top of page
  • Wesson News

Retired businessman turned folk artist

Retired businessman turned folk artist
Kitchen’s folk art..

Oscar William Kitchens, or Pappy as he called himself, started painting in his 60s after owning a construction company, selling it and retiring. His daughter Bobby Jean had married William Dunlap, a prominent artist who taught art at a college in North Carolina where they lived. Kitchens talent for painting became evident in Dunlap’s studio, where he experimented. During the 1970s, he painted, traveled and promoted his works.

With no formal training, Kitchens was a folk artist whose use of color and visually striking elements in his paintings demonstrated a natural talent.

In recent years, he has become known through the University Press of Mississippi, which published a book featuring a series of 60 paintings that he started when he was 68 years old and completed between 1973 and 1976 – Pappy Kitchens and the Saga of Red Eye the Rooster. The 15-inch square paintings in three sets of 20 panels is a beast fable that tells a homespun Pilgrim’s Progress story about Red Eye from a foundling to his funeral. Red Eye’s quasi-human behavior gets him into trouble as he encounters violence, avarice, lust, greed and most of the other seven deadly sins. He maneuvers through the varied conflicts, but finally succumbs to his fatal flaw.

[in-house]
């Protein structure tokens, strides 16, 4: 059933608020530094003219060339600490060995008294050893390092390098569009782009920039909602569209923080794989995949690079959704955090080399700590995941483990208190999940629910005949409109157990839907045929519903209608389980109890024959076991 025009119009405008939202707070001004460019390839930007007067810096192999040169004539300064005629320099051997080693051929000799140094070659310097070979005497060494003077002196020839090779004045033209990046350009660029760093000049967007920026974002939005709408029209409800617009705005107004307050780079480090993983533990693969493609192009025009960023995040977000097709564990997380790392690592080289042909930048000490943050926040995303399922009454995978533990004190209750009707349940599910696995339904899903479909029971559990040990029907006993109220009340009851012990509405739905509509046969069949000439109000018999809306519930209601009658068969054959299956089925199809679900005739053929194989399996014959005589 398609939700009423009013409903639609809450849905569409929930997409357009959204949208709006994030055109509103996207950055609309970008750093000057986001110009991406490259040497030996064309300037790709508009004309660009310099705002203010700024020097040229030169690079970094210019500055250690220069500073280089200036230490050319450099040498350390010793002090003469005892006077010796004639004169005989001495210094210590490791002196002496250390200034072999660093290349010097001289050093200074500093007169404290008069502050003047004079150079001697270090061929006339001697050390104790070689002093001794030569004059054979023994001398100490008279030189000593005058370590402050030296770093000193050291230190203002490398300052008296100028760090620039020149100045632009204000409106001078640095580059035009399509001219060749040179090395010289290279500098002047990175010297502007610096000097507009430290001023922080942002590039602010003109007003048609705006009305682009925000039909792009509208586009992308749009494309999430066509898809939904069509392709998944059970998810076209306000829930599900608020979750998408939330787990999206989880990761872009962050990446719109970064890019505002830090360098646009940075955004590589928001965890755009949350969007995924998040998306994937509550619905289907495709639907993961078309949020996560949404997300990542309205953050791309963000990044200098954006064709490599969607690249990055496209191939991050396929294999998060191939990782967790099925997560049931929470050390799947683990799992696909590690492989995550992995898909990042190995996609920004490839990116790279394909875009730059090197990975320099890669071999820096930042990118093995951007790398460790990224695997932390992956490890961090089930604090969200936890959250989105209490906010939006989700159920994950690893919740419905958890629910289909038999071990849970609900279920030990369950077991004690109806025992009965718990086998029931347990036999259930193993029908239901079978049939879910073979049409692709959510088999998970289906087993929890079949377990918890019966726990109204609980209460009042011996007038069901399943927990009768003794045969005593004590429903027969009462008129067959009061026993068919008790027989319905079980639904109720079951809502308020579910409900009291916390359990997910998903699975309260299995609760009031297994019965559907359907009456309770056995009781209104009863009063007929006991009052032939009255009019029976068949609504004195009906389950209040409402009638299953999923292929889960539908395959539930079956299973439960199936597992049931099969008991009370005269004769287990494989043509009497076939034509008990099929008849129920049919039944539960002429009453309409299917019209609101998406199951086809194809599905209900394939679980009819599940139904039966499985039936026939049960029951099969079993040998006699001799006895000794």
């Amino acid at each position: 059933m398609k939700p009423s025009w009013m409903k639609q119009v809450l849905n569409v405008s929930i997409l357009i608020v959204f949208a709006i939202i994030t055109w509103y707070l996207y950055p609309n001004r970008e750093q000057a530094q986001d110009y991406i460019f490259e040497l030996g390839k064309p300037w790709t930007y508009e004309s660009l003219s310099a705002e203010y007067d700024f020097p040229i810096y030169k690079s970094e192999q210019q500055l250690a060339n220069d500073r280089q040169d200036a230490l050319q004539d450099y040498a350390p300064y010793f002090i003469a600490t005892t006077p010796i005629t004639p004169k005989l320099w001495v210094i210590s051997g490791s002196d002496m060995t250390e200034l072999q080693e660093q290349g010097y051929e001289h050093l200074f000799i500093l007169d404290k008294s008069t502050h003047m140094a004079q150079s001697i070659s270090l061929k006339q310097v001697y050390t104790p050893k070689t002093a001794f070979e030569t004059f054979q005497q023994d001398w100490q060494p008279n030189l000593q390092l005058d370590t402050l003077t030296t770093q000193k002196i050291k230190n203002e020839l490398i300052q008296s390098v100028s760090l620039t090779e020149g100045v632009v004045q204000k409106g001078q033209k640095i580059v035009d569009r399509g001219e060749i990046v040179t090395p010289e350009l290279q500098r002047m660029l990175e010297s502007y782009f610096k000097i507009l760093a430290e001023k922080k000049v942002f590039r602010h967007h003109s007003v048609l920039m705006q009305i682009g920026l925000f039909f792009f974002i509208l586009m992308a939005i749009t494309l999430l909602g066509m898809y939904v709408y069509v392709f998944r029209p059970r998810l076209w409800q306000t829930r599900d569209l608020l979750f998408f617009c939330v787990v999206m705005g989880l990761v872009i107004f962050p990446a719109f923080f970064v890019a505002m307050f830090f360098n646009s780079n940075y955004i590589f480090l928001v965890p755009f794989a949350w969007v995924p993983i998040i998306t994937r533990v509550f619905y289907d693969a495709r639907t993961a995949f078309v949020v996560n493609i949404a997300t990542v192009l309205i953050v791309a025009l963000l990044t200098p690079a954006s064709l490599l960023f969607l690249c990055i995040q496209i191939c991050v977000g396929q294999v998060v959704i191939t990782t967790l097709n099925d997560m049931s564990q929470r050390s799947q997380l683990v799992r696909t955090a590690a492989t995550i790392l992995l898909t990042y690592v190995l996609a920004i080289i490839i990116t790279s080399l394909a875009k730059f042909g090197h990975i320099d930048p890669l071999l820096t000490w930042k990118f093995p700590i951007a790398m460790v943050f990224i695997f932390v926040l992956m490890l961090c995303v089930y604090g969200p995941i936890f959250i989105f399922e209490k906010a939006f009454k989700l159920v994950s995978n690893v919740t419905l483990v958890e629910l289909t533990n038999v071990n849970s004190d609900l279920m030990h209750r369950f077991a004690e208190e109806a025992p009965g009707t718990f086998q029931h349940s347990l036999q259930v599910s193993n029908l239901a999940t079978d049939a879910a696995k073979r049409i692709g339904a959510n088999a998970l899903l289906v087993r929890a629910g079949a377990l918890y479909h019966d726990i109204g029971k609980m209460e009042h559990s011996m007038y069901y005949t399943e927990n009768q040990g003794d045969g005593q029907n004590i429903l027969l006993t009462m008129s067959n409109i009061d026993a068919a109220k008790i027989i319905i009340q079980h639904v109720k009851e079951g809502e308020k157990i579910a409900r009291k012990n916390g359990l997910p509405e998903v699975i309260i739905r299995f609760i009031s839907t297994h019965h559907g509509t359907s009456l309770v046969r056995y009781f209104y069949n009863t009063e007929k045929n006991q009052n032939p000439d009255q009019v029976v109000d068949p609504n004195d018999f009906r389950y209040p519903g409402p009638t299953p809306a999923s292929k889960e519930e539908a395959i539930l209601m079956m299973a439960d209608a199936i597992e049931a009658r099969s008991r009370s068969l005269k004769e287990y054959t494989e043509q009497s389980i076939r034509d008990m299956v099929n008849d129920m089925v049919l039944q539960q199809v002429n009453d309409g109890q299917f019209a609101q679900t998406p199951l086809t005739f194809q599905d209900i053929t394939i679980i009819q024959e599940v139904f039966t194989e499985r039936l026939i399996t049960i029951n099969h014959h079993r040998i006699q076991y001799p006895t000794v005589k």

Kitchens produced other works, including a folk art version of the Last Supper. Many of them hang in museums and galleries around the U.S. Dunlap introduced Kitchens’ paintings to Jane Livingston in the 1970s when she was chief curator of the Corcoran Gallery of Art in Washington, DC.

Kitchens died in 1986 following the death of his wife Ruth in 1982, and they are buried at Lakewood Memorial Park near Clinton, Mississippi, with their daughter Bobby Jean.

EDITOR’S NOTE: Throughout the 2023 Copiah County Bicentennial year, Wesson News will feature sketches of past and present visual artists, musicians, authors and photographers who are natives of the county. They will be excerpted from Tricia Nelson’s reporting in A Shared History: Copiah County, Mississippi 1823-2023 edited and compiled by Paul C. Cartwright and available through Cartwright for $25 plus $5 for shipping at 3 Waverly Circle, Hattiesburg, MS 39402. Nelson is a Crystal Springs writer who contributes to the Copiah County Monitor.


Recent Posts

See All
bottom of page